How Does Your Garden Grow?
By Rosalind Allen, August 29, 2009
In science, first graders are required to learn and understand the needs and characteristics of a variety of plants. Additionally, students need to learn the skills necessary for working successfully in a group. In this lesson, students will use their prior knowledge of the five senses to help them focus more carefully on the characteristics of a variety of plants. Through the design process, students will have the opportunity to think through a problem, learn from each other, and practice working in a group.
Working with Others
Standard 1. Level IV. Contributes to the overall effort of the group
1. Knows the behaviors and skills that contribute to team effectiveness
2. Works cooperatively within a group to complete tasks, achieve goals, and solve problems
4. Demonstrates respect for others’ rights, feelings, and points of view in a group
Standard 6. Level I. Understands relationships among organisms and their physical environment
1. Knows that plants and animals need certain resources for energy and growth (e.g. food, water, light, and air)
2. Knows that living things are found almost everywhere in the world and that distinct environments support the life of different types of plants and animals
After this lesson students will be able to:
- state the needs and characteristics of a variety of plants
- pictures of plants that grow well in different climates (Note: For instance, cacti in the southwest region, apple trees in the northeast region. At least two of each for fruits, flowering plants, non flowering plants, trees, vegetables, and herbs. Hint: Photos found on seed packages may be used. Backs of seed packages will show region. Burpee.com provides information regarding region and plant needs.)
- drawing paper
- colored pencils
- colored paper
- Five Senses worksheet/guide sheet (attached)
- climate: weather and temperature that is typical for an environment
- three dimensional: to have height, width, and depth
1. Review the five senses.
2. Review the needs of plants, e.g. water, soil, light, etc.
3. Explain the meaning of climate and discuss with children how climate is important to plant survival. 4. Discuss the climate of the region where the children live and compare it to a region that is very different. For instance, if students live in the northeast region, discuss the climate and compare it with southwest region and the different types of plants that can grow in each region.
4. Review the types of plants that can grow and survive in the students’ environment, and the ones that most likely will not grow.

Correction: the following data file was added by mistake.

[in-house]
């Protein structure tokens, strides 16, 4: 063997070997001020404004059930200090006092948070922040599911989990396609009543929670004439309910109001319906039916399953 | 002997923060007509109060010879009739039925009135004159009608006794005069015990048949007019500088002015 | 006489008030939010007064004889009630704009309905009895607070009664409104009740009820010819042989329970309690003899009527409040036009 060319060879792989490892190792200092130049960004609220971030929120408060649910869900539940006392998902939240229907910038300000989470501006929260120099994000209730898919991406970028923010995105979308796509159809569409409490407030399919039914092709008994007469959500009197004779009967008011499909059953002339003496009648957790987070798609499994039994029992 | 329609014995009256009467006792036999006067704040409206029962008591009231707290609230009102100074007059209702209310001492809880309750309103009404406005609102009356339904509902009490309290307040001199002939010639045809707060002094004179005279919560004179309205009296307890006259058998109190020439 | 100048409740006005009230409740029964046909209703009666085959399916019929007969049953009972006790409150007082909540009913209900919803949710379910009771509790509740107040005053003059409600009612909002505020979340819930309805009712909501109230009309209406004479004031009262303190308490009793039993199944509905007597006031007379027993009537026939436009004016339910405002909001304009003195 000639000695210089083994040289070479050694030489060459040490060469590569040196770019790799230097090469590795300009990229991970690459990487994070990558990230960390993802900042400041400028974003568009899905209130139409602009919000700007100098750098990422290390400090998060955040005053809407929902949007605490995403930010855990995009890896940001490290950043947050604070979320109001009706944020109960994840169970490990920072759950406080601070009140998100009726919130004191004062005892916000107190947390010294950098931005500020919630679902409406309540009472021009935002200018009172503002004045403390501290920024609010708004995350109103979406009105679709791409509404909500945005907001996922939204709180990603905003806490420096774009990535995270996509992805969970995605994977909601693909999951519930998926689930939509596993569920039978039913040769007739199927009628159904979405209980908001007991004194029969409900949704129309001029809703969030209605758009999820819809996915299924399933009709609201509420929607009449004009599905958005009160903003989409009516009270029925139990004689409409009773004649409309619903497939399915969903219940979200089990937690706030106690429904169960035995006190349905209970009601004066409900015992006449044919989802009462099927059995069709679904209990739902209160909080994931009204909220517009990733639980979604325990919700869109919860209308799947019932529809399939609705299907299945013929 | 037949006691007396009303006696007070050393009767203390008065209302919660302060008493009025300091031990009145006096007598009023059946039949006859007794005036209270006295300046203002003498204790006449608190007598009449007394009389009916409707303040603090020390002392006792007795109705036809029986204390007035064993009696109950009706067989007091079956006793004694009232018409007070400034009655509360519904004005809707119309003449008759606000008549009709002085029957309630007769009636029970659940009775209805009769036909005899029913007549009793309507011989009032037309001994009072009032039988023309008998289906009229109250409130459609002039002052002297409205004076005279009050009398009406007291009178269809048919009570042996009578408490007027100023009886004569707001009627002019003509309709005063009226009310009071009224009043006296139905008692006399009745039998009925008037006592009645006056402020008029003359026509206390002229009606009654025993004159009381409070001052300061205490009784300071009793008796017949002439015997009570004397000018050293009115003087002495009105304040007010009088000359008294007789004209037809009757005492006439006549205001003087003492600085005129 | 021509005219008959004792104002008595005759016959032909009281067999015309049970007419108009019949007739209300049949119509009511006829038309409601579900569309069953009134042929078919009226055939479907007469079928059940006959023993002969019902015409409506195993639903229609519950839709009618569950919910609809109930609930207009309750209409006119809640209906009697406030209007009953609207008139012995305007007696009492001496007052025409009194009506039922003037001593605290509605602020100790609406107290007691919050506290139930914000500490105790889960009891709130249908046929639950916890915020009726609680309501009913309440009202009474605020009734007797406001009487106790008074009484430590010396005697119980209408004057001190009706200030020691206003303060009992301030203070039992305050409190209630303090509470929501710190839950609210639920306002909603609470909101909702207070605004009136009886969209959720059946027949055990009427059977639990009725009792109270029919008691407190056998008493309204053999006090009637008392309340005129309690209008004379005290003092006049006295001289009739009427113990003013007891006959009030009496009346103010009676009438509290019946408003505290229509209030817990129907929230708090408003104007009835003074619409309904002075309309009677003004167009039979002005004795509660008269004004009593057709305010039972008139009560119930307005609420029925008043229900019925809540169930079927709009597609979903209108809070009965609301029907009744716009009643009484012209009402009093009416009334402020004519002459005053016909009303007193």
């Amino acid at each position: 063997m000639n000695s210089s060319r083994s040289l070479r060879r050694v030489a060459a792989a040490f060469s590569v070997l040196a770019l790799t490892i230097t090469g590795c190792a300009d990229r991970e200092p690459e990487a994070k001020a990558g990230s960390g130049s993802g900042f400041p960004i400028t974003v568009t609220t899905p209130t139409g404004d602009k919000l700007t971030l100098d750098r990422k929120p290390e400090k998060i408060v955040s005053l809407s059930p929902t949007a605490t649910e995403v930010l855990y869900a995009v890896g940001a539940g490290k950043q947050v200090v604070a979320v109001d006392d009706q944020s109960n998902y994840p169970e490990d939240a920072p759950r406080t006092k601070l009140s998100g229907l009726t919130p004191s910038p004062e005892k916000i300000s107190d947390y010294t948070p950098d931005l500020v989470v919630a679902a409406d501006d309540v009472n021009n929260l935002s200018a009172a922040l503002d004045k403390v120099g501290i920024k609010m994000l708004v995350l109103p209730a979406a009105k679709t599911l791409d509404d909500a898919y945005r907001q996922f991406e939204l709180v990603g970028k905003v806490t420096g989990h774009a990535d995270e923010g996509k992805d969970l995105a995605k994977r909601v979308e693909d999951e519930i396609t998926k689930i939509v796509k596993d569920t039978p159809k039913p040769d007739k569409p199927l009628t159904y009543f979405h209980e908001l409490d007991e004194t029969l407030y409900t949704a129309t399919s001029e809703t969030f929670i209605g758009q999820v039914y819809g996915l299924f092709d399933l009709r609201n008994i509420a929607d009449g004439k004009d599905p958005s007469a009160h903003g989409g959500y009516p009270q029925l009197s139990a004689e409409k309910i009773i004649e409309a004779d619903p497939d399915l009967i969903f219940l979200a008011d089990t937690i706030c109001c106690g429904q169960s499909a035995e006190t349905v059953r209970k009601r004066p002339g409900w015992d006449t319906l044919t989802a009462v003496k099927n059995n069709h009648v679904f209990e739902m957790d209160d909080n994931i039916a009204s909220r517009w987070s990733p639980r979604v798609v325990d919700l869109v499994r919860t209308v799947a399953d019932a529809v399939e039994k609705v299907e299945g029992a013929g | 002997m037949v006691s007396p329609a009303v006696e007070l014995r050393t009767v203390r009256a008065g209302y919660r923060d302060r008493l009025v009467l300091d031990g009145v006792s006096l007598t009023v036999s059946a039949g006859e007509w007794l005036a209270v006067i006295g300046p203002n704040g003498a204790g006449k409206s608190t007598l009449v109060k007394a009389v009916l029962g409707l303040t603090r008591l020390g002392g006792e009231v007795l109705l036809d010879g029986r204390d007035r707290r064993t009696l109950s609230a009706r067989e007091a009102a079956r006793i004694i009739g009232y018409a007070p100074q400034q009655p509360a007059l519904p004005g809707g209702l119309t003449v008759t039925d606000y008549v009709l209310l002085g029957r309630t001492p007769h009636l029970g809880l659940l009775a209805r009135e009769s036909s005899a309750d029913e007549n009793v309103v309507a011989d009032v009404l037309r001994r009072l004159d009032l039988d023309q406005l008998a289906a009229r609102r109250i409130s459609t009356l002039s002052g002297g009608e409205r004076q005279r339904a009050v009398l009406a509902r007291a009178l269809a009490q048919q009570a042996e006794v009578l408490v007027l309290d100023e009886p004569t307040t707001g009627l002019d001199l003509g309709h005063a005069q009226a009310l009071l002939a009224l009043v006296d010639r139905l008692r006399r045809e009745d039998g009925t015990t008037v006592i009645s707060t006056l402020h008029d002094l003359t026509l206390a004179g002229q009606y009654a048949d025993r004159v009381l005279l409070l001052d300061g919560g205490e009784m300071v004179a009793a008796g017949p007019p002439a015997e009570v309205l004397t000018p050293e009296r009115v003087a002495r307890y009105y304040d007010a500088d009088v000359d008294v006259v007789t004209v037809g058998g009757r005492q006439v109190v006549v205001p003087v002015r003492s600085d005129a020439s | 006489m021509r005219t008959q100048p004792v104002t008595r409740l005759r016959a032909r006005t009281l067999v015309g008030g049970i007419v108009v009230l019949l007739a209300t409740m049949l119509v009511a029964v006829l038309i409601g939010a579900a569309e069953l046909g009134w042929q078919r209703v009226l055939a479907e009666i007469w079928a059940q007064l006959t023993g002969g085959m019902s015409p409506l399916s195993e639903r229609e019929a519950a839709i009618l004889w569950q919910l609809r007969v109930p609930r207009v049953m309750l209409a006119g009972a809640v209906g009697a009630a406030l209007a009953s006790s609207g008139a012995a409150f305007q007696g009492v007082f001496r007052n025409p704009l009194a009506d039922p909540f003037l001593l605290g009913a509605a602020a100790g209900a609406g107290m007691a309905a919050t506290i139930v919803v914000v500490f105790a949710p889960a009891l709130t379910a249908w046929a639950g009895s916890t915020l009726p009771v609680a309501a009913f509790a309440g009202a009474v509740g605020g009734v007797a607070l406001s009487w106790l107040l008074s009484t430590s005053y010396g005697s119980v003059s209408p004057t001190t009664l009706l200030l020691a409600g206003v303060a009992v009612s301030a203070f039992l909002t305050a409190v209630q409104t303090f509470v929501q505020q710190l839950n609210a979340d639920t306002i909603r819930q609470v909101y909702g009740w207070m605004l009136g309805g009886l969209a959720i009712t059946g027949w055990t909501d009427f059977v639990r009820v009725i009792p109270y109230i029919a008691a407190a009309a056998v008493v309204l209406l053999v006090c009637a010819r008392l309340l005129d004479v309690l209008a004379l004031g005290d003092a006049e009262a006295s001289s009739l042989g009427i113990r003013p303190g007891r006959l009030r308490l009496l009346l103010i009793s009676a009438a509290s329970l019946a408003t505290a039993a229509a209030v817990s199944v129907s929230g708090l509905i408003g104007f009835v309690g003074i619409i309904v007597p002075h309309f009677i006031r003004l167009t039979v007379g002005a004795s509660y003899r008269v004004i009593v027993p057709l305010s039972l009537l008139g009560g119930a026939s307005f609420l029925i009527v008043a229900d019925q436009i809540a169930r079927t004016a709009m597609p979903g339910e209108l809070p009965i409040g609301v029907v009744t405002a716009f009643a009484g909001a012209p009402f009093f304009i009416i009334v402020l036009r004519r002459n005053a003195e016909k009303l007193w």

5. On the board or on chart paper, allow for two categories: “Plants that will grow well in our area” and “Plants that will not grow well in our area.”
6. During the discussion with the students, place photos of the plants in the appropriate category. While placing the plant photos in the appropriate category elicit comments regarding characteristics of the plants that stimulate the five senses. For instance a rose bush has color, fragrance and thorns, and rose petals and rosehips are edible. Many fruits and vegetables crunch. Leaves rustle in the wind and on the ground.
1. Using the charts, review the lesson from the prior day.
2. On the board or on chart paper, dra w representations of the five senses (as on the guide sheet), and list the six categories of plants already discussed. Include a teacher-drawn picture or a photo of each category next to the name of the plant category. These charts or lists will provide guidance for the students and will serve as reminders of the design requirements as they work on their designs.
3. Ask students to think about plants that they could see, feel, taste, smell, and hear. Let them share their ideas in a class discussion. Remind them that while others are sharing they need to listen carefully. Ask students to explain why they picked a particular plant; how that plant would stimulate one or more of the five senses. Ask them if the plant could survive in the local climate and how they would keep it alive after planting it. Guide the discussion to include different types of plants that need to be included in the design project: fruit, vegetable, herb, flowering plant, non flowering plant, and tree.
4. Explain to students that they will design a garden that needs to use five different types of plants, and that the garden has to include plants that will stimulate the five senses, all plants in the garden have to be able to survive in the climate of the region, and that students need to be able to explain how they would care for the plants and provide for the plants’ needs.